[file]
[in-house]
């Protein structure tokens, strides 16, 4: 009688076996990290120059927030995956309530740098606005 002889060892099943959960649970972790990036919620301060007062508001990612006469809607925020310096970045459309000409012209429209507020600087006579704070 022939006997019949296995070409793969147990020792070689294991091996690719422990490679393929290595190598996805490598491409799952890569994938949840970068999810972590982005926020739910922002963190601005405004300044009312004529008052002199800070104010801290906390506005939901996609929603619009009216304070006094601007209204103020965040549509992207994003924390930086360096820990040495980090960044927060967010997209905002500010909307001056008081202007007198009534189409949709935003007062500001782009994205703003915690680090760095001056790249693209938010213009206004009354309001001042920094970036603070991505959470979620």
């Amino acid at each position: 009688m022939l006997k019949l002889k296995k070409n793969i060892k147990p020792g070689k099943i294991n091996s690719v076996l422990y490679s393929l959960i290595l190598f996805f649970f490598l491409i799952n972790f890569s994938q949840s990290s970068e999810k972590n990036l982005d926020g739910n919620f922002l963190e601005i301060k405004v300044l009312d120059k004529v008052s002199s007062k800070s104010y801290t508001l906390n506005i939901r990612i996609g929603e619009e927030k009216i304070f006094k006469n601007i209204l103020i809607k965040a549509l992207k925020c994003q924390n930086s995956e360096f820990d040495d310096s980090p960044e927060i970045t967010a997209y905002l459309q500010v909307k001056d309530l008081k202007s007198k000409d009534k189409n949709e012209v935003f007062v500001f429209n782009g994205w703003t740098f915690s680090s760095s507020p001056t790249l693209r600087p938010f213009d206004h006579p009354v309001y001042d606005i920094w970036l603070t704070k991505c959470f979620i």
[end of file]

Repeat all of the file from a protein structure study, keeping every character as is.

[in-house]
């Protein structure tokens, strides 16, 4: 009688076996990290120059927030995956309530740098606005 002889060892099943959960649970972790990036919620301060007062508001990612006469809607925020310096970045459309000409012209429209507020600087006579704070 022939006997019949296995070409793969147990020792070689294991091996690719422990490679393929290595190598996805490598491409799952890569994938949840970068999810972590982005926020739910922002963190601005405004300044009312004529008052002199800070104010801290906390506005939901996609929603619009009216304070006094601007209204103020965040549509992207994003924390930086360096820990040495980090960044927060967010997209905002500010909307001056008081202007007198009534189409949709935003007062500001782009994205703003915690680090760095001056790249693209938010213009206004009354309001001042920094970036603070991505959470979620």
């Amino acid at each position: 009688m022939l006997k019949l002889k296995k070409n793969i060892k147990p020792g070689k099943i294991n091996s690719v076996l422990y490679s393929l959960i290595l190598f996805f649970f490598l491409i799952n972790f890569s994938q949840s990290s970068e999810k972590n990036l982005d926020g739910n919620f922002l963190e601005i301060k405004v300044l009312d120059k004529v008052s002199s007062k800070s104010y801290t508001l906390n506005i939901r990612i996609g929603e619009e927030k009216i304070f006094k006469n601007i209204l103020i809607k965040a549509l992207k925020c994003q924390n930086s995956e360096f820990d040495d310096s980090p960044e927060i970045t967010a997209y905002l459309q500010v909307k001056d309530l008081k202007s007198k000409d009534k189409n949709e012209v935003f007062v500001f429209n782009g994205w703003t740098f915690s680090s760095s507020p001056t790249l693209r600087p938010f213009d206004h006579p009354v309001y001042d606005i920094w970036l603070t704070k991505c959470f979620i």